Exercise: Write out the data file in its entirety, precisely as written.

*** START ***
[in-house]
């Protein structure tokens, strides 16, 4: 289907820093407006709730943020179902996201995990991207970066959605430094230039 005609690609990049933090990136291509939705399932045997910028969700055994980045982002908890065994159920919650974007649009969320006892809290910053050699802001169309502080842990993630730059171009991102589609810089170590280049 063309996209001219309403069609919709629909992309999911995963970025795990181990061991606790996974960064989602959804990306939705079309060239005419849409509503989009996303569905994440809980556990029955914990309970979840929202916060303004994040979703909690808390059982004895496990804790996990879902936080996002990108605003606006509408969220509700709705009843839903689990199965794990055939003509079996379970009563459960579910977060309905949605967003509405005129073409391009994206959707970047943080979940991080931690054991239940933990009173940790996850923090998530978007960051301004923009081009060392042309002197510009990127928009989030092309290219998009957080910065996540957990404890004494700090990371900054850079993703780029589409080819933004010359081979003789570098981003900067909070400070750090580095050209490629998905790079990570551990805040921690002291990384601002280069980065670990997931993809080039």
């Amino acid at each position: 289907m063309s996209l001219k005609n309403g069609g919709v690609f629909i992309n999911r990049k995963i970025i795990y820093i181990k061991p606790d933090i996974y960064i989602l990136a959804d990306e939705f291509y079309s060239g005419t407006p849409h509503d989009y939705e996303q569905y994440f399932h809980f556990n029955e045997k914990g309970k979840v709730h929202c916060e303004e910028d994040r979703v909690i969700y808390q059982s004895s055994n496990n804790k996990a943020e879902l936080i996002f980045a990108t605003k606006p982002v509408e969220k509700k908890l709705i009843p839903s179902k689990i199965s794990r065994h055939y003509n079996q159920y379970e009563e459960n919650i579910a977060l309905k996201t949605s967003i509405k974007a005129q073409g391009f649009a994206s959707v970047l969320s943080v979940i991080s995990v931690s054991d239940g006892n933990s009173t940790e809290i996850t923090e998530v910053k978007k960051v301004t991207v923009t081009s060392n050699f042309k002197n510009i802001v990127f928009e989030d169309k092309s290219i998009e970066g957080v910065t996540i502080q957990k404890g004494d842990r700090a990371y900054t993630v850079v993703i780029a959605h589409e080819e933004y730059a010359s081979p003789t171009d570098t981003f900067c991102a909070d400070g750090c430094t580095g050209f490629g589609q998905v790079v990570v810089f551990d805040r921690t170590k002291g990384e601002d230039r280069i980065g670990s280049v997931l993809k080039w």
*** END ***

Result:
[in-house]
């Protein structure tokens, strides 16, 4: 289907820093407006709730943020179902996201995990991207970066959605430094230039 005609690609990049933090990136291509939705399932045997910028969700055994980045982002908890065994159920919650974007649009969320006892809290910053050699802001169309502080842990993630730059171009991102589609810089170590280049 063309996209001219309403069609919709629909992309999911995963970025795990181990061991606790996974960064989602959804990306939705079309060239005419849409509503989009996303569905994440809980556990029955914990309970979840929202916060303004994040979703909690808390059982004895496990804790996990879902936080996002990108605003606006509408969220509700709705009843839903689990199965794990055939003509079996379970009563459960579910977060309905949605967003509405005129073409391009994206959707970047943080979940991080931690054991239940933990009173940790996850923090998530978007960051301004923009081009060392042309002197510009990127928009989030092309290219998009957080910065996540957990404890004494700090990371900054850079993703780029589409080819933004010359081979003789570098981003900067909070400070750090580095050209490629998905790079990570551990805040921690002291990384601002280069980065670990997931993809080039």
């Amino acid at each position: 289907m063309s996209l001219k005609n309403g069609g919709v690609f629909i992309n999911r990049k995963i970025i795990y820093i181990k061991p606790d933090i996974y960064i989602l990136a959804d990306e939705f291509y079309s060239g005419t407006p849409h509503d989009y939705e996303q569905y994440f399932h809980f556990n029955e045997k914990g309970k979840v709730h929202c916060e303004e910028d994040r979703v909690i969700y808390q059982s004895s055994n496990n804790k996990a943020e879902l936080i996002f980045a990108t605003k606006p982002v509408e969220k509700k908890l709705i009843p839903s179902k689990i199965s794990r065994h055939y003509n079996q159920y379970e009563e459960n919650i579910a977060l309905k996201t949605s967003i509405k974007a005129q073409g391009f649009a994206s959707v970047l969320s943080v979940i991080s995990v931690s054991d239940g006892n933990s009173t940790e809290i996850t923090e998530v910053k978007k960051v301004t991207v923009t081009s060392n050699f042309k002197n510009i802001v990127f928009e989030d169309k092309s290219i998009e970066g957080v910065t996540i502080q957990k404890g004494d842990r700090a990371y900054t993630v850079v993703i780029a959605h589409e080819e933004y730059a010359s081979p003789t171009d570098t981003f900067c991102a909070d400070g750090c430094t580095g050209f490629g589609q998905v790079v990570v810089f551990d805040r921690t170590k002291g990384e601002d230039r280069i980065g670990s280049v997931l993809k080039w």